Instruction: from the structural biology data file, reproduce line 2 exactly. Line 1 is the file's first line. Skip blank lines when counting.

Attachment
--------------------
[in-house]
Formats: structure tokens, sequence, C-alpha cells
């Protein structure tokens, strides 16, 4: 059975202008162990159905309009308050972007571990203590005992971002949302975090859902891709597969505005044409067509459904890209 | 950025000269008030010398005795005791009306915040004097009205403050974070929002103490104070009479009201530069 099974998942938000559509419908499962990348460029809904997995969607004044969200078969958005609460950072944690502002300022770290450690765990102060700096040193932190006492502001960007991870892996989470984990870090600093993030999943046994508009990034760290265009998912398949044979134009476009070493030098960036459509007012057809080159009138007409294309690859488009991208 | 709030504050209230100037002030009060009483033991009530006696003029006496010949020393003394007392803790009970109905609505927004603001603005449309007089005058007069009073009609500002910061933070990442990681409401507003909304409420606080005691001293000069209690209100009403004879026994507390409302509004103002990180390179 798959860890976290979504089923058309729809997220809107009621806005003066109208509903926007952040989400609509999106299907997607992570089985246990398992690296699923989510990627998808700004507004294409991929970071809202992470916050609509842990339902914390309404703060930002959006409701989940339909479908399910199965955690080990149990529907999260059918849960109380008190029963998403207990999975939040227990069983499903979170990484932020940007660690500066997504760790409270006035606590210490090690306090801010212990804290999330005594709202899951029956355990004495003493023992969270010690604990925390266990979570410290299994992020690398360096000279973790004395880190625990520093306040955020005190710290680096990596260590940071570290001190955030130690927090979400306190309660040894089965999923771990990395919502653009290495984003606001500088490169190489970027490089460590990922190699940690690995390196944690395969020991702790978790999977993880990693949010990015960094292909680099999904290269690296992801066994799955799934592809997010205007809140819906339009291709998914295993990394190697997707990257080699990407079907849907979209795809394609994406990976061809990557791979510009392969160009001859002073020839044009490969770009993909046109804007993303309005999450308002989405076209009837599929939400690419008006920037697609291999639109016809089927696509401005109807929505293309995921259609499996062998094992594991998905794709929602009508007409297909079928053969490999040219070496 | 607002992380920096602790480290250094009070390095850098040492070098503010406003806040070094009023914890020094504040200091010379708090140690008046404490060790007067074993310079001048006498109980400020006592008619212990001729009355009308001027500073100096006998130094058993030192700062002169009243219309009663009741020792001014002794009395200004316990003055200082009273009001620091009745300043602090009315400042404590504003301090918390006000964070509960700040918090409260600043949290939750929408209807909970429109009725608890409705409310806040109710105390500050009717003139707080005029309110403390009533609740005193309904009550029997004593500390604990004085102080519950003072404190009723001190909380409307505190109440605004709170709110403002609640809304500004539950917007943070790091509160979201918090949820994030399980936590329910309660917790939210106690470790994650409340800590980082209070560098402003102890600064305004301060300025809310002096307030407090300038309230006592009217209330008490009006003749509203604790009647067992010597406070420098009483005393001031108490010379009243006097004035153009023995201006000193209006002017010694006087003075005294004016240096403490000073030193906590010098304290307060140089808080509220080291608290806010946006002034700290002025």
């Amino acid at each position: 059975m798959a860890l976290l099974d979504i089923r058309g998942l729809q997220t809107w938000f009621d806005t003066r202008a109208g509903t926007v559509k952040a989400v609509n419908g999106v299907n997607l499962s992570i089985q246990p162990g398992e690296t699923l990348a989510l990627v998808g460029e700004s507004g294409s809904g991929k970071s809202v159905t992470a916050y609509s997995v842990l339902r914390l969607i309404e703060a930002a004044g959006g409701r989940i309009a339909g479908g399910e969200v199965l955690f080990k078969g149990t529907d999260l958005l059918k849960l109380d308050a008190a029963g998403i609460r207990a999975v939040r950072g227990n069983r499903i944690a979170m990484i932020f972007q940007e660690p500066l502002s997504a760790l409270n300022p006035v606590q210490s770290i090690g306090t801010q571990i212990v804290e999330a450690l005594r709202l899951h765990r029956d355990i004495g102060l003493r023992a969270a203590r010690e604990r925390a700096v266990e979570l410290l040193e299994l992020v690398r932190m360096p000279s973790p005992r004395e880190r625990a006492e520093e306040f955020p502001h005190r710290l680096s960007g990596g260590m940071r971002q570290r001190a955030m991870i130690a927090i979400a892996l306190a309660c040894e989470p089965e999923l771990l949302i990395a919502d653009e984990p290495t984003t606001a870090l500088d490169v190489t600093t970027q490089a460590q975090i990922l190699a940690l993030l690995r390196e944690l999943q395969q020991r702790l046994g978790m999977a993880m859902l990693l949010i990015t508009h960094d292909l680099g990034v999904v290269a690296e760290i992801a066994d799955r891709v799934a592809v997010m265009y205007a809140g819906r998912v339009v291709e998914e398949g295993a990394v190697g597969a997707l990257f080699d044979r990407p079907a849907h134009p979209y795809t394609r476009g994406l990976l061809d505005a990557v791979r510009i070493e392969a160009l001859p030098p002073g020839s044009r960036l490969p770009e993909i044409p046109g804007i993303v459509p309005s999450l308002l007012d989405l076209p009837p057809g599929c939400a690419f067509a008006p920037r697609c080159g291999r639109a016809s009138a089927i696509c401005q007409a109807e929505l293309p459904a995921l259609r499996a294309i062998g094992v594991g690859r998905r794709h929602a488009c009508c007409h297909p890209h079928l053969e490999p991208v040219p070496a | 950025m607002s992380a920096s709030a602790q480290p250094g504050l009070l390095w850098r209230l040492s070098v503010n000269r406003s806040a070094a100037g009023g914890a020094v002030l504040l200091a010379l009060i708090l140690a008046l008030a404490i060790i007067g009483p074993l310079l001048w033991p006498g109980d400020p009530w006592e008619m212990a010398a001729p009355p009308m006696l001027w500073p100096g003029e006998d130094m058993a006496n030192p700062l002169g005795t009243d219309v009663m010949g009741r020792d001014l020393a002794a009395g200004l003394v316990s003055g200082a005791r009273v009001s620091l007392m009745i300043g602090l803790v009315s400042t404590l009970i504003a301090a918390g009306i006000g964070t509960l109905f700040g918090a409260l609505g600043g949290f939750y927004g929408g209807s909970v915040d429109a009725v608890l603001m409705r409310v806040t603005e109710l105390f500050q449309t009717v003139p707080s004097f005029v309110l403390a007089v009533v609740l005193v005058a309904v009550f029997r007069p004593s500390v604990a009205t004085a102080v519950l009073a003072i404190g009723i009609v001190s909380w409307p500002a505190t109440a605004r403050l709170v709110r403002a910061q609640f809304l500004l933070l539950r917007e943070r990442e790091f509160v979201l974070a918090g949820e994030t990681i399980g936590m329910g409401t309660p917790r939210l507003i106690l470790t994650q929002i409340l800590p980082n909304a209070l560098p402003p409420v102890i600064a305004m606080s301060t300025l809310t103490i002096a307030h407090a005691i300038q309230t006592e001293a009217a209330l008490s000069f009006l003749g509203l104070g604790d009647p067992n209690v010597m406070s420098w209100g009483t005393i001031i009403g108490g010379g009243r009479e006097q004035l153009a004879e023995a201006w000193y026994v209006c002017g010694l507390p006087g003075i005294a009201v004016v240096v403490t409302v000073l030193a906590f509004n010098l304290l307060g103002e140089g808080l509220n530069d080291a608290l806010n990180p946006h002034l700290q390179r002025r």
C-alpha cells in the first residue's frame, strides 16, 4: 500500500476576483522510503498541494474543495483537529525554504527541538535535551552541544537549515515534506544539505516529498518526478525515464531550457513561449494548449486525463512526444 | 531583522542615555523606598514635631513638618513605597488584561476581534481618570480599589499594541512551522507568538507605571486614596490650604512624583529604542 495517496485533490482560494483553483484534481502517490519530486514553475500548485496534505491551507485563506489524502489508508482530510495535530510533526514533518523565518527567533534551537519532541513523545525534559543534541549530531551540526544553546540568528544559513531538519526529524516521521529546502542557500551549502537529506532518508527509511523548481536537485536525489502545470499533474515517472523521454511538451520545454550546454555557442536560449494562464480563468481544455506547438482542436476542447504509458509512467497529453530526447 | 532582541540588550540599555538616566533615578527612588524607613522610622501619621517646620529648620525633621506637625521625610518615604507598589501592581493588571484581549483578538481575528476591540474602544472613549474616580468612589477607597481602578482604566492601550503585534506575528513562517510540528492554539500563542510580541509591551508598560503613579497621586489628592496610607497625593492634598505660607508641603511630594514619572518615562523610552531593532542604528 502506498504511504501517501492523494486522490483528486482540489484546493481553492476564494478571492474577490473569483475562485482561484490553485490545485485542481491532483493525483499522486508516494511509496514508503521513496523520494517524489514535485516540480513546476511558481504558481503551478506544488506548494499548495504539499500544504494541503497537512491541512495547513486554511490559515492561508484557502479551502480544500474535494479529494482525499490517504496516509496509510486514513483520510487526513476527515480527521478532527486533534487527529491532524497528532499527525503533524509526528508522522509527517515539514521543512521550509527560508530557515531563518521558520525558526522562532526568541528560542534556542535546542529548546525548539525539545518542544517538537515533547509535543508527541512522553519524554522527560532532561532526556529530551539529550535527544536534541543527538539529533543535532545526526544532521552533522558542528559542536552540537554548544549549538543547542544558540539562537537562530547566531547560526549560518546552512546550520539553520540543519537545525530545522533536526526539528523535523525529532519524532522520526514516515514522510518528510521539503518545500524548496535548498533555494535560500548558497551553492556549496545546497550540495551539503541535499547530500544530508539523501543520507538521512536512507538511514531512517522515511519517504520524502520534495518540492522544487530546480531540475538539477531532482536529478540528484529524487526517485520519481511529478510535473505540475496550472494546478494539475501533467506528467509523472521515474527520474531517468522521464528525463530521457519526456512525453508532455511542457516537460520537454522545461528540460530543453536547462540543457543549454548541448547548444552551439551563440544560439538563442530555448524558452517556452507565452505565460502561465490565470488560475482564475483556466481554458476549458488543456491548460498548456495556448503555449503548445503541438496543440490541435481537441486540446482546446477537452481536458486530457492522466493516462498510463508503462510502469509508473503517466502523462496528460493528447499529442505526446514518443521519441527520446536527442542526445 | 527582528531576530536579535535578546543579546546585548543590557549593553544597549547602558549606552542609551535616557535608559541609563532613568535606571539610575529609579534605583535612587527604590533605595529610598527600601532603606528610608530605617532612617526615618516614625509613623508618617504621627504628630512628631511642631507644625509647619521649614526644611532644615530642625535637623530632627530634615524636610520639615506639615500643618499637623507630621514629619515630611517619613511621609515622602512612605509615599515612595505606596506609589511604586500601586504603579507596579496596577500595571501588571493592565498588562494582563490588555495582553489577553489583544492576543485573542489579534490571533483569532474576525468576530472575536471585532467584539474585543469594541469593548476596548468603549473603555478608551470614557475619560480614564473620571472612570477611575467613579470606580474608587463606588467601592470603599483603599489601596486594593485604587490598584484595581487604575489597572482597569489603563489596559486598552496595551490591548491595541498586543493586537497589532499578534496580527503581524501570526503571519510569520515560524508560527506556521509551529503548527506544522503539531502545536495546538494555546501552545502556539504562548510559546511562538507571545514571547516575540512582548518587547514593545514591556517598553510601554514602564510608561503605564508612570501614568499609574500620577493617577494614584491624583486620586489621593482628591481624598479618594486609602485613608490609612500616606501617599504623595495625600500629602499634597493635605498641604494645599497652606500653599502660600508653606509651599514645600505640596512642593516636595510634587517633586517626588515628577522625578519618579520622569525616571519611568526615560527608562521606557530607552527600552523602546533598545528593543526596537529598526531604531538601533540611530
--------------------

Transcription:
Formats: structure tokens, sequence, C-alpha cells